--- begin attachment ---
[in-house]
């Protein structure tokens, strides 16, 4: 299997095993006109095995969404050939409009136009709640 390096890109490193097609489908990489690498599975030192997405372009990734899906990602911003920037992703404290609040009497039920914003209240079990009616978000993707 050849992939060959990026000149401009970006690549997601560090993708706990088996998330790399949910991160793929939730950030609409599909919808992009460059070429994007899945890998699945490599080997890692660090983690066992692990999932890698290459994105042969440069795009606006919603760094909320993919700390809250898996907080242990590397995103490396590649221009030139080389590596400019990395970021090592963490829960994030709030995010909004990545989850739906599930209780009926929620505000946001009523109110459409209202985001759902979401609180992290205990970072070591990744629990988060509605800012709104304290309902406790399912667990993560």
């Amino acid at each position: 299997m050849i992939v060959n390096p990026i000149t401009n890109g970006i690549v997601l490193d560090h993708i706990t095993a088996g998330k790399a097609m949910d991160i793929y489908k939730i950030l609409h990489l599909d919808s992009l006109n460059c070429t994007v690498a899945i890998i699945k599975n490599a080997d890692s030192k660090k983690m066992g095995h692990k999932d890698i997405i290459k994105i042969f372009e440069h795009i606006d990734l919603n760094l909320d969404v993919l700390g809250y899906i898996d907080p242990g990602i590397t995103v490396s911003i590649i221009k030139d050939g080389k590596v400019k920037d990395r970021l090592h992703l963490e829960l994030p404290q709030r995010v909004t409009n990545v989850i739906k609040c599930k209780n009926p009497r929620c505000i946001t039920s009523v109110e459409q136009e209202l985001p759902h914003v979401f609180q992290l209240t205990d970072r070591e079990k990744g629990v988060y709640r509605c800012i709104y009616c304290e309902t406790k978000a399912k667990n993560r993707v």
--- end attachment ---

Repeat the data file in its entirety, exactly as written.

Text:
[in-house]
């Protein structure tokens, strides 16, 4: 299997095993006109095995969404050939409009136009709640 390096890109490193097609489908990489690498599975030192997405372009990734899906990602911003920037992703404290609040009497039920914003209240079990009616978000993707 050849992939060959990026000149401009970006690549997601560090993708706990088996998330790399949910991160793929939730950030609409599909919808992009460059070429994007899945890998699945490599080997890692660090983690066992692990999932890698290459994105042969440069795009606006919603760094909320993919700390809250898996907080242990590397995103490396590649221009030139080389590596400019990395970021090592963490829960994030709030995010909004990545989850739906599930209780009926929620505000946001009523109110459409209202985001759902979401609180992290205990970072070591990744629990988060509605800012709104304290309902406790399912667990993560």
């Amino acid at each position: 299997m050849i992939v060959n390096p990026i000149t401009n890109g970006i690549v997601l490193d560090h993708i706990t095993a088996g998330k790399a097609m949910d991160i793929y489908k939730i950030l609409h990489l599909d919808s992009l006109n460059c070429t994007v690498a899945i890998i699945k599975n490599a080997d890692s030192k660090k983690m066992g095995h692990k999932d890698i997405i290459k994105i042969f372009e440069h795009i606006d990734l919603n760094l909320d969404v993919l700390g809250y899906i898996d907080p242990g990602i590397t995103v490396s911003i590649i221009k030139d050939g080389k590596v400019k920037d990395r970021l090592h992703l963490e829960l994030p404290q709030r995010v909004t409009n990545v989850i739906k609040c599930k209780n009926p009497r929620c505000i946001t039920s009523v109110e459409q136009e209202l985001p759902h914003v979401f609180q992290l209240t205990d970072r070591e079990k990744g629990v988060y709640r509605c800012i709104y009616c304290e309902t406790k978000a399912k667990n993560r993707v």